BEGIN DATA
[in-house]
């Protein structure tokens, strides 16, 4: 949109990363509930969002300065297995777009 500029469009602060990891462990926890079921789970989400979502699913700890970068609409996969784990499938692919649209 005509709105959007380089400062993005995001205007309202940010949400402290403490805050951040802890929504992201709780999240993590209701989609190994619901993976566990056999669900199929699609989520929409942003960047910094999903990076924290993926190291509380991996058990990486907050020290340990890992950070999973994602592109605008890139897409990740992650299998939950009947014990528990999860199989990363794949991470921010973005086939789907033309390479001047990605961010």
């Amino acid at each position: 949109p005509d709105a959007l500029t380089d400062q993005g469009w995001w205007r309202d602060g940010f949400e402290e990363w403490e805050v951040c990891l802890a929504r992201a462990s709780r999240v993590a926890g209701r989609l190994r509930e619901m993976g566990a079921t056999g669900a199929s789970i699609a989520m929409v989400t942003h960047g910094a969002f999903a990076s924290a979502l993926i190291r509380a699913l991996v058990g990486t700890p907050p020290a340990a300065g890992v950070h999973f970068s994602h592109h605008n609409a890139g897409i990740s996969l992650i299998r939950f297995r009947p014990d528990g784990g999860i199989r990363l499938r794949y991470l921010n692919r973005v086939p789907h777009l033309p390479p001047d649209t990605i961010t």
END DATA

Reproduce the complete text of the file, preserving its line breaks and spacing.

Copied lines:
[in-house]
């Protein structure tokens, strides 16, 4: 949109990363509930969002300065297995777009 500029469009602060990891462990926890079921789970989400979502699913700890970068609409996969784990499938692919649209 005509709105959007380089400062993005995001205007309202940010949400402290403490805050951040802890929504992201709780999240993590209701989609190994619901993976566990056999669900199929699609989520929409942003960047910094999903990076924290993926190291509380991996058990990486907050020290340990890992950070999973994602592109605008890139897409990740992650299998939950009947014990528990999860199989990363794949991470921010973005086939789907033309390479001047990605961010």
């Amino acid at each position: 949109p005509d709105a959007l500029t380089d400062q993005g469009w995001w205007r309202d602060g940010f949400e402290e990363w403490e805050v951040c990891l802890a929504r992201a462990s709780r999240v993590a926890g209701r989609l190994r509930e619901m993976g566990a079921t056999g669900a199929s789970i699609a989520m929409v989400t942003h960047g910094a969002f999903a990076s924290a979502l993926i190291r509380a699913l991996v058990g990486t700890p907050p020290a340990a300065g890992v950070h999973f970068s994602h592109h605008n609409a890139g897409i990740s996969l992650i299998r939950f297995r009947p014990d528990g784990g999860i199989r990363l499938r794949y991470l921010n692919r973005v086939p789907h777009l033309p390479p001047d649209t990605i961010t």